Dakota Johnson in the Fifty Shades of Grey movie.
We still haven’t quite wrapped our heads around the collective fever dream that was Fifty Shades of Grey mania, during which over 100 million people worldwide voluntarily consumed a piece of repackaged Twilight fan fiction whose most notable sex scene involves a wealthy sociopath ripping a tampon out of a college student’s vagina. While some defended the books as empowering “mommy porn,” critics mostly agreed that the series was a retrograde mess that normalized physical and emotional abuse by labeling it BDSM. And now the social-science researchers have weighed in!
A new study in the Archives of Sexual Behavior found that Fifty Shades of Grey readers between 18 and 24 possessed higher levels of “ambivalent, benevolent, and hostile sexism” than non-readers, and that readers who described the book using positive terms like “hot” or “romantic” were more likely to have sexist attitudes than those who read the books but disliked them.
For the study, 747 women in the Midwestern U.S. were surveyed using a metric called the Ambivalent Sexism Inventory Scale, which includes 22 statements that participants were asked to rate their level of agreement with. Some of these statements contain hostile sexism (overtly negative attitudes to women), like “Women seek to gain power by getting control over men,” while others describe benevolent sexism (“positive” views of women that still reinforce restrictive gender norms), like “Women should be cherished and protected by men.” The study found that women who read the first book generally scored higher on the ambivalent sexism scale. “This indicated that those who read at least the entire first book held more sexist attitudes relative to the rest of the sample,” the authors write.
Participants were also asked to select from a number of words describing the book, including ‘‘hot,’’ “romantic,” ‘’abusive,” “stupid,” and “degrading.” The study found that women who described the book as “hot” and “romantic” were more likely to hold “hostile” sexist attitudes, while women who described it simply as “romantic” were more likely to hold “benevolent” sexist attitudes that subtly normalize female subservience. As the study’s authors write, Fifty Shades conforms pretty neatly with the tenets of benevolent sexism, in that “Anastasia’s complete fulfillment is not achieved without a heterosexual, monogamous romantic relationship” and “Anastasia feels pressured to satisfy Christian because she will otherwise ‘end up alone with lots of cats and [her] classic novels to keep [her] company.’”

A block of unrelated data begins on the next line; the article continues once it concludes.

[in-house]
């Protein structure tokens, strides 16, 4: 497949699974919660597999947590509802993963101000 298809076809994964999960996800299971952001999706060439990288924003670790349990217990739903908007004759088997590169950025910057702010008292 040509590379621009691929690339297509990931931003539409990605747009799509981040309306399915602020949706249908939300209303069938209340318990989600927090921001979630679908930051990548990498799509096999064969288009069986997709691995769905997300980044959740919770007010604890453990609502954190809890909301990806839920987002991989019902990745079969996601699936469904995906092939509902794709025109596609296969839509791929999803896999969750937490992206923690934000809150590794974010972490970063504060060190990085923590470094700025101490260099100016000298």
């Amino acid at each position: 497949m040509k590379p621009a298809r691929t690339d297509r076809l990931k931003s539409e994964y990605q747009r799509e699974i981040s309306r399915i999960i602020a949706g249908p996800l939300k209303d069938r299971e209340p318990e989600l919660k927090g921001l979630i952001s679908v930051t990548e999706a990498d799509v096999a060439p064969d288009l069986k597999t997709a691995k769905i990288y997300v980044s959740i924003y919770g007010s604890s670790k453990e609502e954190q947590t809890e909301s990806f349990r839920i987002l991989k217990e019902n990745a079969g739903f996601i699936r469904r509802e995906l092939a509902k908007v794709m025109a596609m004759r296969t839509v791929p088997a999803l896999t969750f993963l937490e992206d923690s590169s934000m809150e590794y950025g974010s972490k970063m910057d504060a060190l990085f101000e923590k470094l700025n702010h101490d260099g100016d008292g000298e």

“The juxtaposed relation between Christian and Anastasia takes the form of a violent hierarchy, making Anastasia appear inferior to Christian — she is depicted as weaker, less assertive, more emotional, and less intelligent,” the authors write.
Of course, the question remains whether Fifty Shades actually causes readers to become more sexist, or whether readers with preexisting sexist beliefs are simply more likely to read the books in the first place (probably a bit of both). But as the researchers pointed out, it is well-established that sexist representations of women in pop culture affect how we think about gender in our daily lives, and that “despite their fictitious nature, portrayals presented in fictional narratives can contribute to a sociocultural context that normalizes the depiction of women and men as unequal.”
All the more incentive for me to finish my own feminist spinoff in which Anastasia dumps Christian and lives happily alone in the mountains caring for her cats and catching up on all the great classic novels. It’s called Fifty Breeds of Grey Cats, and it’s going to be huge.